Inland Waters, Vol 6, No 2 (2016)

Phosphorus and nitrogen loading restraints are essential for successful eutrophication control of Lake Rotorua, New Zealand

Val H Smith, Susanna A Wood, Christopher McBride, Javier Atalah, David Hamilton, Jonathan Abell
Pages: 273-283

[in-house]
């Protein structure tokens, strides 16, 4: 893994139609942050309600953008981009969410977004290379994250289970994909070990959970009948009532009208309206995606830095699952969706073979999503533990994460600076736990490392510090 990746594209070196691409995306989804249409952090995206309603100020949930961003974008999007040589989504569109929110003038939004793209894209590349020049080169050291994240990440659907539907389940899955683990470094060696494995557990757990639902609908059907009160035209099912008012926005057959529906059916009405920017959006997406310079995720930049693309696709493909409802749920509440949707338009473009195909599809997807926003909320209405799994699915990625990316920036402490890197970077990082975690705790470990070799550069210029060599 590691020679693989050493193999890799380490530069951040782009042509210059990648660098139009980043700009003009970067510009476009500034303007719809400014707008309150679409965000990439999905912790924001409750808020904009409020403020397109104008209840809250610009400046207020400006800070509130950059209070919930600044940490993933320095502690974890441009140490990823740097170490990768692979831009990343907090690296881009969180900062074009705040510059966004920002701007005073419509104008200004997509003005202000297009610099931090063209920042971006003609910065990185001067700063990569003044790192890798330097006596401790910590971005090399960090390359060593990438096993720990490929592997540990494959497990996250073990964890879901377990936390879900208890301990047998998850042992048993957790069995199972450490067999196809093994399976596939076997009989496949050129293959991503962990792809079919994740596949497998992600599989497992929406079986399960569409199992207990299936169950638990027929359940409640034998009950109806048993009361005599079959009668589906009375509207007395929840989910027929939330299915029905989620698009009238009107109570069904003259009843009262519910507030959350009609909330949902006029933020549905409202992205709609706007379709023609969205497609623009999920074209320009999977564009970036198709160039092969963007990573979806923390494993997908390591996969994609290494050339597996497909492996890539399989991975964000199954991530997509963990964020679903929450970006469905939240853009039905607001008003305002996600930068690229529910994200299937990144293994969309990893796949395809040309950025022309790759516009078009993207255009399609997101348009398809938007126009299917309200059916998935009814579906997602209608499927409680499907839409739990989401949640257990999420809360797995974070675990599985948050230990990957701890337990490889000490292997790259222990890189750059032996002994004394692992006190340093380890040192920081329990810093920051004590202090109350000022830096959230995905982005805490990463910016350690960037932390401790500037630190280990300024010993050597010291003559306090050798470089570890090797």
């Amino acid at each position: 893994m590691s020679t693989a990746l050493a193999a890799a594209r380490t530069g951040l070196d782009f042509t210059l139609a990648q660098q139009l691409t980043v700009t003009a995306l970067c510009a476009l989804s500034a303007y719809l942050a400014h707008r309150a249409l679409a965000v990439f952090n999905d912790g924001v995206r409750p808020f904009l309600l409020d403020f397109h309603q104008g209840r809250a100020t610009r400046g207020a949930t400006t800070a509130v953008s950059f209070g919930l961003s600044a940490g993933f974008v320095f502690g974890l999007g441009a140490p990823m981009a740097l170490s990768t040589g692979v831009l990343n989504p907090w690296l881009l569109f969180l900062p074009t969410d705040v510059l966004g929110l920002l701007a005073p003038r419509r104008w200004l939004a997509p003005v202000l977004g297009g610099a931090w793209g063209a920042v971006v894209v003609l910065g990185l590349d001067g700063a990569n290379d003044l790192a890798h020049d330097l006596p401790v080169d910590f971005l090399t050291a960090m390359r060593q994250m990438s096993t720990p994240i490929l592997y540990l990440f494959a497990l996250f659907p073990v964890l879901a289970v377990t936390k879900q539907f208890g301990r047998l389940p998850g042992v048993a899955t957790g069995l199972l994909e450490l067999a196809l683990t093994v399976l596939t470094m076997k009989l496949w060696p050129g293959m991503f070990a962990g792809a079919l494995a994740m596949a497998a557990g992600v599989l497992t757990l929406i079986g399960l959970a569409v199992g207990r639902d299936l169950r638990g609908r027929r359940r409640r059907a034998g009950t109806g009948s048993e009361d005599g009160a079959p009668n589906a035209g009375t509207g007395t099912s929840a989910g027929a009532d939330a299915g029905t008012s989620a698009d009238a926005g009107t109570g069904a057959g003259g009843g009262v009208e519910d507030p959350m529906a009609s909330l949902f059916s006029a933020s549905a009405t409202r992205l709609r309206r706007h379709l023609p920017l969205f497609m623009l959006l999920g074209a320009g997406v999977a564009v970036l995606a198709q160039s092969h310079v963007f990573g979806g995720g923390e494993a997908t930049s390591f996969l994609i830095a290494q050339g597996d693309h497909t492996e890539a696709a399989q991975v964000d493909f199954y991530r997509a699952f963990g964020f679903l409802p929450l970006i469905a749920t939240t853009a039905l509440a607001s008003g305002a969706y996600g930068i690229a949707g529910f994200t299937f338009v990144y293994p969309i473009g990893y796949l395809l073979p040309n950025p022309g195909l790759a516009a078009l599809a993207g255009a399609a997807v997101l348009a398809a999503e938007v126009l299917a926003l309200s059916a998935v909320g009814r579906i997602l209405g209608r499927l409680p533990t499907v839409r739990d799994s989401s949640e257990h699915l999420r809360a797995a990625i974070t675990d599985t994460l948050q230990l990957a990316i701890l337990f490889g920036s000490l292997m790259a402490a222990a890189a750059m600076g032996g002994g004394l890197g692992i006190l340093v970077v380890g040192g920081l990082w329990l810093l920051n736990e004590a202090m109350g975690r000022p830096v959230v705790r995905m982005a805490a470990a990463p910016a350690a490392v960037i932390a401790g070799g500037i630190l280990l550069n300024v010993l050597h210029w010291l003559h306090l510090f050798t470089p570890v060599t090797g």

Anthropogenic activity has greatly enhanced the inputs of nitrogen (N) and phosphorus (P) to lakes, causing widespread eutrophication. Algal or cyanobacterial blooms are among the most severe consequences of eutrophication, impacting aquatic food webs and humans that rely on lakes for ecosystem services. In New Zealand, recent debate on the relative importance of N versus P control for limiting occurrences of algal blooms has centered on the iconic Lake Rotorua (North Island). Water quality in Lake Rotorua has declined since the late 1800s following catchment vegetation clearing and subsequent land-use intensification, as well as from sewage inputs. A multimillion dollar restoration programme began in the early 2000s, with key mitigation actions including nutrient load targets for the entire catchment and alum dosing in 2 tributaries. In this manuscript we analyse 2 water quality datasets (>10 yr) from Lake Rotorua and compare these with a global lake dataset. Generalised additive models predicted highly significant (p < 0.001) declines in total phosphorus (TP), total nitrogen (TN), and chlorophyll a (Chl-a) in surface waters between 2001 and 2015. Alum dosing had a negative (i.e., reducing) and highly significant effect on TP and Chl-a (p < 0.001). Correlations of Chl-a on TP and TN were highly significant, but the difference between the 2 correlation coefficients was not, indicating a need to control both nutrients to reduce algal productivity. This conclusion is reinforced by recent bioassay studies which show co-limitation by N and P. Collectively, our data and previous studies provide strong support for the current strategy of limiting both N and P loads to Lake Rotorua for effective eutrophication control.